In the beginning, these painted eyes may seem like a joke, but it is very effective. In some cases, scientists think that painting big eyes on the cows’ butt could keep them safe from lions and other predators. Researchers from the University of New South Wales, Taronga Conservation Society Australia, and Botswana Predator Conservation conducted a combined research to prove this point.
Cattle in 14 herds in Botswana, Africa, routinely threatened by lions, had their butts decorated with painted eyes. This was part of an experiment to see if it worked. Every cattle herd’s buttocks were painted with a pattern that resembled an eye, with one-third of the cows’ buttocks bearing the design. Simple cross marks were found on around one-third of cows, with the other pages cows remaining unmarked.
Image courtesy : UNSW/BEN YEXLEY
The research took a total of four years to complete.
As the last step, they found that cows painted with fake eyes were much more likely to survive than unpainted or cross-painted cows in the same herd.
Communications Biology journal published a study on the scientists’ technique. They believe it’s a more humane option than deadly control. In addition, this is a more environmentally friendly option to fence animals off from predators.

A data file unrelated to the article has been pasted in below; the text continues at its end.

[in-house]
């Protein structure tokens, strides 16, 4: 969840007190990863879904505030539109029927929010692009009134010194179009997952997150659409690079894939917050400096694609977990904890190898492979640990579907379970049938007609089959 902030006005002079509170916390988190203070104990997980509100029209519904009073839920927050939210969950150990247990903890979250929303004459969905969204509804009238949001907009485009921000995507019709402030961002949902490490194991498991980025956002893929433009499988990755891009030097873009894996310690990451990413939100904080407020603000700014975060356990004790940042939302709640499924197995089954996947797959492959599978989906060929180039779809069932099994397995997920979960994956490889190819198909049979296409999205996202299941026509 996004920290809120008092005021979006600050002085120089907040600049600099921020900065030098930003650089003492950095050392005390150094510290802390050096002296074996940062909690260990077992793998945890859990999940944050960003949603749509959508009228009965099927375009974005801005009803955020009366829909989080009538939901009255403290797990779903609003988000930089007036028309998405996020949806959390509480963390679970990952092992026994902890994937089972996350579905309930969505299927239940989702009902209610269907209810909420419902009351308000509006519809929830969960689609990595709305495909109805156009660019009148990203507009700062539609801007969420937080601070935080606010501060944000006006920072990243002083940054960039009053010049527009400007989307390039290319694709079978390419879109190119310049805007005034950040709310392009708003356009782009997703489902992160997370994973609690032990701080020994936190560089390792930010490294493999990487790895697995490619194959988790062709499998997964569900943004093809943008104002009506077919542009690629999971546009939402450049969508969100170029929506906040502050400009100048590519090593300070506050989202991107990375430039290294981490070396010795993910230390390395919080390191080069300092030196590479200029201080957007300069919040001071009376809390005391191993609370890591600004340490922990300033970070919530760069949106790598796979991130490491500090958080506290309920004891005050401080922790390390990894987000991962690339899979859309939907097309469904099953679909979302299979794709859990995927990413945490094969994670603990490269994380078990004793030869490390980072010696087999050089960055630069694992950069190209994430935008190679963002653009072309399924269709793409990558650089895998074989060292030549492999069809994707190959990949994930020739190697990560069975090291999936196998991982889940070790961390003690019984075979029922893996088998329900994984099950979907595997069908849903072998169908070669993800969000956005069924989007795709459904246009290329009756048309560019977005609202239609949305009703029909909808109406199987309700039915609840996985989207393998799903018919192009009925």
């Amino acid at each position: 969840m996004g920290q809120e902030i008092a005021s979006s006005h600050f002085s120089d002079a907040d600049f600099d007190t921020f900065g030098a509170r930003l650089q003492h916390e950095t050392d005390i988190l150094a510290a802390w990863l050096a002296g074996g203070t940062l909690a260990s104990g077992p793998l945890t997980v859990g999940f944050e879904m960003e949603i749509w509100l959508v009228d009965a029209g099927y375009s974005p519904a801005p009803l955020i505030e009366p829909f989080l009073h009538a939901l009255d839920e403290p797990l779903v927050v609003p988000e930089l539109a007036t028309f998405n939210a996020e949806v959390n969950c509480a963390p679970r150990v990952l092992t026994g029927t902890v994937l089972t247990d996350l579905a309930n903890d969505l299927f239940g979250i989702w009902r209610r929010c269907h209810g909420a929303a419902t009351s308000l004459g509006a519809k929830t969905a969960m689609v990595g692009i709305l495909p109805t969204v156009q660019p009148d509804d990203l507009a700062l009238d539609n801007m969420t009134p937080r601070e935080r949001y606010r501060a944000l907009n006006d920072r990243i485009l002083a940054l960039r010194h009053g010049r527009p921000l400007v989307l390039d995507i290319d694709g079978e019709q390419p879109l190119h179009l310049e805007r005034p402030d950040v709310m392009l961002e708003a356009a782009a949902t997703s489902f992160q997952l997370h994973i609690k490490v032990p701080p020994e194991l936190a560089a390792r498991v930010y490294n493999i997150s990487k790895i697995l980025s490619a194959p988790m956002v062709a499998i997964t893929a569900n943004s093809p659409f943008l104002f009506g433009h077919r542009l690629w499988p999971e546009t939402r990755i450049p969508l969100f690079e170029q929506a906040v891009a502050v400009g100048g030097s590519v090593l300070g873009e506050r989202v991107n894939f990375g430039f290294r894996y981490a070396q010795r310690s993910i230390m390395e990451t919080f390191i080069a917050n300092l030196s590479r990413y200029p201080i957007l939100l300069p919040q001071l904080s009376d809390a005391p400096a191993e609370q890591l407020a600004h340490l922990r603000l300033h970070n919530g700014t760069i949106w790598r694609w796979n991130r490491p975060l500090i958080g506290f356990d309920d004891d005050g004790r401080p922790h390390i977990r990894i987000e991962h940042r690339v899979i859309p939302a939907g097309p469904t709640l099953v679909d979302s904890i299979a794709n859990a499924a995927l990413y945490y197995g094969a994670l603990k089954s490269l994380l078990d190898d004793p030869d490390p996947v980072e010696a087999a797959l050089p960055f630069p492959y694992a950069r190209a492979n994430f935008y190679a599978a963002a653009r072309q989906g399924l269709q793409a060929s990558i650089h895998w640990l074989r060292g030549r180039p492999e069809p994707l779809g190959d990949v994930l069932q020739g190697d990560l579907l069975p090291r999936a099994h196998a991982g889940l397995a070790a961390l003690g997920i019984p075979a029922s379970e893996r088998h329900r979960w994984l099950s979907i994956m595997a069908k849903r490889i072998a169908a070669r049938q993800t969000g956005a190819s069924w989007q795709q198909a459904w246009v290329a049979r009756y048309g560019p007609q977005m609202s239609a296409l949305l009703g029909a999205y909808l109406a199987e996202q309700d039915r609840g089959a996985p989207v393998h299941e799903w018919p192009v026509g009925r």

Normally, predators depend on their prey not being able to see them in order to successfully snatch them. In this way, they hope to deceive the lions into believing they have lost their edge and therefore convince them to give up the hunt.
As a researcher for both UNSW Science and Taronga Western Plains Zoo, Dr. Neil Jordan says that lions are ambush predators that depend on stalking to get their prey. When their target spots them, it might cause them to give up and give up the chase altogether.
Their research has examined if they can infiltrate this reaction in order to lessen livestock losses while also possibly saving both lions and cattle livelihoods in the process.
Ambush predators didn’t kill any of the eye-painted cows throughout the four-year trial, which surprised the researcher. 15 cows that were not painted and four cows that were cross-painted were slain.
However, these findings, are consistent with Jordan’s assertion that if the prey perceives that the predator has been seen, it will leave the chase.
Unmarked cows in the same herd had a far lower survival rate than those marked with simple crosses.
Cattle marked with eyes had a greater chance of survival than cattle marked with other markings. Contrary to what was predicted, the “conspicuousness” effect shows that innovative cross-marks are preferable to no markings at all.
A number of animal species, including butterflies, birds, and fish, have been reported to have fake eye patterns on their bodies. In their native habitats, these skills help them fool and fight off other predators.
However, when it comes to mammals, no one of them is naturally born with these eye patterns on their bodies to aid them in their survival versus other animals.
Co-author Cameron Radford claims that their findings reveal for the first time that eyespots dissuade big animal predators.
They believe this indicates that there may be an intrinsic sensitivity to eyes that may be used to influence behavior in real-world contexts. Preventing human-wildlife confrontations and reducing criminal behavior among people are examples of what this entails.